Slaven children's writing prowess make contest a family affair
The recent Samoa Observer Short Story Competition prize-giving ceremony was a family affair with the Slaven children walking away with prizes in various writing categories.
Quenjule, Alexandria, Christina and Charles – who are the children of Christian and Julie Slaven of Tanumapua – were awarded at the prize-giving ceremony at the Samoa Stationery and Books (S.S.A.B.) conference room last Thursday.
The writing competition comprises two divisions for English and Samoan, and in categories across Years 4-12 and Year 13 or University Foundation with the theme ‘Once upon a time… or O le Tala Lenei…’.
Charles, who attends the Vaiala Beach School and is the only boy in the Slaven family, came third in the English category for Year 6 while his sister Christina who attends the same school came third in the English division for Year 7.
In Year 10 level for the English category, Alexandria attending Samoa College came second while her sister Quenjule took first place in the Year 13/Foundation category in the English division.
Mrs. Slaven, who was on hand to witness the prize-giving ceremony with her husband, was very proud of her children’s achievements.
“I feel very blessed that my children have won awards and I also thank the sponsors. It has been an amazing time to have the chance to read their stories,” she said.
Mr. Slaven gave credit to God for his children’s accomplishments.
“All the glory and honor unto God the Father and also those who have been supporting them spiritually as well our Reverend Nuuausala Siaosi of the Apia Protestant Church and his wife.
“We are very humbled by it; we thank God for the blessings and the gifts that he blessed my children with.
“The gifts the children have received will be used to further God’s kingdom and to be of good use to other children in terms of encouragement,” he said.
When asked how he felt about his children's writing success, he said: “It is something that you hope for your children and seeing them use their talents not just for themselves but to help other children.”
“I also agree with Afamasaga Dr. Karoline Fuata’i who was saying ‘It’s not just English, there are other subjects like Mathematics and Science, literacy can be used in other areas.
“Literacy is very significant because it all starts from being able to read and write, comprehension is another important factor being able to comprehend what they are reading and being able to express their opinions and knowledge.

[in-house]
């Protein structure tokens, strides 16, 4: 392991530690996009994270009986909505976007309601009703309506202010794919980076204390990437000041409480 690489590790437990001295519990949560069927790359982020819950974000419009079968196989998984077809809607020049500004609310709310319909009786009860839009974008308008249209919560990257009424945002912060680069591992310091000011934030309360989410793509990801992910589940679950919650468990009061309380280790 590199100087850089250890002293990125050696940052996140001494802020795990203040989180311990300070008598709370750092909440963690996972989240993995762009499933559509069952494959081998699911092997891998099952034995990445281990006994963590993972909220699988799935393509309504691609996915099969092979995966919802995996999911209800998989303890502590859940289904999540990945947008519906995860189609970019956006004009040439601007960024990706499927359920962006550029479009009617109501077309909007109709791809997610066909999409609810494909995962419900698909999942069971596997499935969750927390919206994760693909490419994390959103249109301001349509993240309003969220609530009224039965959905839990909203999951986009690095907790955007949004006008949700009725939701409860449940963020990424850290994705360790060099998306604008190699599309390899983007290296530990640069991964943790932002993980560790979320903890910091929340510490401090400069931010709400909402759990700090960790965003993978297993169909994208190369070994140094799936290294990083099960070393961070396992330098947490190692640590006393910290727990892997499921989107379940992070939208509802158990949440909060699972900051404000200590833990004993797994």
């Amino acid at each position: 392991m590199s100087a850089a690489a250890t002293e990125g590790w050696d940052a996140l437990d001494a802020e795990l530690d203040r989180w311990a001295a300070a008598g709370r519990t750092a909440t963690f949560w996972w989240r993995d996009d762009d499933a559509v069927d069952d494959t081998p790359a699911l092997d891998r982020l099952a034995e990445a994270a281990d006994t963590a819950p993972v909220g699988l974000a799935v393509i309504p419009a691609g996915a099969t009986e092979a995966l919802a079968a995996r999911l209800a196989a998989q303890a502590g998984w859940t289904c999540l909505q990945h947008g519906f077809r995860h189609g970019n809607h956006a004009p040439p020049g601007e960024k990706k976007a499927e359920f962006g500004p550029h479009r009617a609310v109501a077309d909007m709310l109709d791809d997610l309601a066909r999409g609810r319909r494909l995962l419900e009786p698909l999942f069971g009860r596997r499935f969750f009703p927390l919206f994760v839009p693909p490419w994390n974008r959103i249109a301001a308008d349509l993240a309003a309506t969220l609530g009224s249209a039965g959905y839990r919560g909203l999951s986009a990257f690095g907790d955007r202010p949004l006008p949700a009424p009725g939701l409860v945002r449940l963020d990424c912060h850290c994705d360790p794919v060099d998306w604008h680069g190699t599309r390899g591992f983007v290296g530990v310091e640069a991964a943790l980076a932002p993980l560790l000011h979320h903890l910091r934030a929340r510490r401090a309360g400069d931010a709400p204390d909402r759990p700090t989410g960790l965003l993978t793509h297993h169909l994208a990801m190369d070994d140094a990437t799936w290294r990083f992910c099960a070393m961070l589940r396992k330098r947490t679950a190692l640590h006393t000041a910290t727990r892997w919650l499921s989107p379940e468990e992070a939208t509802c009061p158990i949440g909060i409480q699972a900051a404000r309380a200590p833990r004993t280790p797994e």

“It is part of building their knowledge and understanding as individuals which is a key part of progressing in life being able to read and write and getting your message across different people in terms of audiences."
The father of four added that as parents they had a role to play in their children's education, by encouraging them to read books.
“My wife reads to the children from a young age and I sometimes read to them as well but they have other interests. But we try and prioritise reading not just any novel but one of the best books to read is the Bible which will help guide their lives.
“Our hopes and dreams for them is they can achieve anything they set out to do if they put their hearts to it, if it’s writing they can pursue that but they can’t do it by themselves, they need God every step of the way to support and guide them,” he said.
The eldest of the Slaven siblings, Quenjule said that her passion for writing started when her parents encouraged and pushed her and her siblings to read and write every day.
“In time, it became a habit, writing in our journals and I believe that reading is an escape to go to a whole new time and place and just be that whole different person and get away from the world.
“My story that I came first in this year’s competition is Dear Younger Self which is 10 years from now, giving words of wisdom that cultivated from childhood to now.
“When the competition came out, the time the story was due was the same time that I had my National University of Samoa (N.U.S.) Foundation exams, I had to write for my personal experience and it crossed my mind that about the advice my elders, parents, and people around me gave me,” she said.
The 18-year-old, who is currently a science student at the N.U.S. Foundation Year, said her story is based on the advice that she has received since her childhood days.
“The most significant advice for me was, ‘a mistake that makes you humble is far better than an achievement that makes you arrogant.
“I have been writing ever since I was young and I plan to graduate first with a degree then travel; I believe that you can travel through reading books.”